Sometimes, coach Kevin Stallings has patience with his young Pitt basketball team. Sometimes, his patience runs out.
Over the past few days of practice, freshman guard Parker Stewart and junior-college transfer Jared Wilson-Frame saw the kinder, gentler, more tolerant Stallings.
Stewart tried a shot Wednesday from 6 feet beyond the 3-point arc. Later, Stallings pulled Stewart aside, not to admonish but to encourage his 19-year-old player.
"I said, 'Hey, Parker, did I say anything bad about you taking that shot?' " Stallings said, relating the story.
"He said, 'No.'
Stewart got the message. "So, you want me to shoot that," he told Stallings.
"At times, I have to ask the guys to be more aggressive," the coach said. "They are so intent on trying to please the coaches and doing what the coaches want.
"Don't worry about screwing up. Worry about not being aggressive."
Earlier this week, Wilson-Frame, who scored 24 points Saturday in an exhibition against Slippery Rock, had what Stallings called maybe his two worst practices since arriving on campus.
"I sat him down and said, 'Really? You're going to have 24 on Saturday and you come back Monday and Tuesday (with less productivity).' That's all I had to say. I didn't have to get mad. He came out and practiced his butt off (Wednesday)."
Then, there's the case of Stallings and the startled referee.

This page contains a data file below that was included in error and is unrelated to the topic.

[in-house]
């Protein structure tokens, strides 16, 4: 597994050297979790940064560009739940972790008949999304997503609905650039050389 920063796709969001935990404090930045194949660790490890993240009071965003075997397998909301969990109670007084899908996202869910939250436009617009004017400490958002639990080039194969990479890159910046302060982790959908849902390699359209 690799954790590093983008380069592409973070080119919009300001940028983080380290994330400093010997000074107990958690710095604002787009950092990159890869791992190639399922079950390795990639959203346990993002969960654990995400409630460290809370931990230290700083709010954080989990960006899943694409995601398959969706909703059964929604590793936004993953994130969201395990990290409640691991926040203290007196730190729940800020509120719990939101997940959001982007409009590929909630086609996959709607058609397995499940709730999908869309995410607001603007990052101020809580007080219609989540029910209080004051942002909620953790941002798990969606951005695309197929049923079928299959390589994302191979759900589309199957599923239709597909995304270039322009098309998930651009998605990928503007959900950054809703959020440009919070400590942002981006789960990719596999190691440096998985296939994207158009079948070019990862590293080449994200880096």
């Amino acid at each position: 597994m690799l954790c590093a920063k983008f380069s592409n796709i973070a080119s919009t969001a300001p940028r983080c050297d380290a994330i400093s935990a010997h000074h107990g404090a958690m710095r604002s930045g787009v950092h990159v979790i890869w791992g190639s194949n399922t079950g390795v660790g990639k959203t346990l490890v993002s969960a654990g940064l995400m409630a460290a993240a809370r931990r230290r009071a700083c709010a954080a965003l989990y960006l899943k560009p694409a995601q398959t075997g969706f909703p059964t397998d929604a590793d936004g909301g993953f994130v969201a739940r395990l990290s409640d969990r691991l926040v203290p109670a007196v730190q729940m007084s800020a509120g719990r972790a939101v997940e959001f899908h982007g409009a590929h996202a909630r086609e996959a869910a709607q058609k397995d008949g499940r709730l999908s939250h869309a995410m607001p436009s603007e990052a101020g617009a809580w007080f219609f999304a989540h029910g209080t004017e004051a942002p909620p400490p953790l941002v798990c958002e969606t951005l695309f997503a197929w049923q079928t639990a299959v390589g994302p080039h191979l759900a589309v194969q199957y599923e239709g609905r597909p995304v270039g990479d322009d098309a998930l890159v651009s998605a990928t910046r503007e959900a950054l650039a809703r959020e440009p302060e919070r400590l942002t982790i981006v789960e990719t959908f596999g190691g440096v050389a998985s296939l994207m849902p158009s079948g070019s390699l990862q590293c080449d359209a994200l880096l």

In the Slippery Rock game, Stallings called out the same play three times in a row, and it just wasn't working.
"We managed to do something wrong all three times," he said.
Perturbed, he jumped off the bench and called timeout.
"I felt sorry for the official," Stallings said. "He said I scared him."
The referee gave Stallings the timeout, even though the call is supposed to come from the players on the court.
Pitt has the fewest returning career starts in the NCAA (three, two by Ryan Luther, one by Jonathan Milligan). The next fewest is 11 (Chattanooga and North Carolina Central).
It's a situation that calls for patience. Yet, so far, the result has been an easy team to coach, Stallings said. Even senior forward Luther, who acts like an older brother to his younger teammates, has noticed.
"They're good at listening," he said. "We tell them once."
Stallings said it's important to react as often as possible to what the players do, good or bad.
"Most of them, it's the first time at the Division I level," he said. "It's important how I react to their mistakes. It's important that they feel my energy and my confidence in them.
"My job is to push them and prepare them for the adversity we are going to face. We're going to get some. We're going to get hit. When we do, we have to know how to react."
This article is written by Jerry DiPaola from The Pittsburgh Tribune-Review and was legally licensed via the Tribune Content Agency through the NewsCred publisher network. Please direct all licensing questions to firstname.lastname@example.org.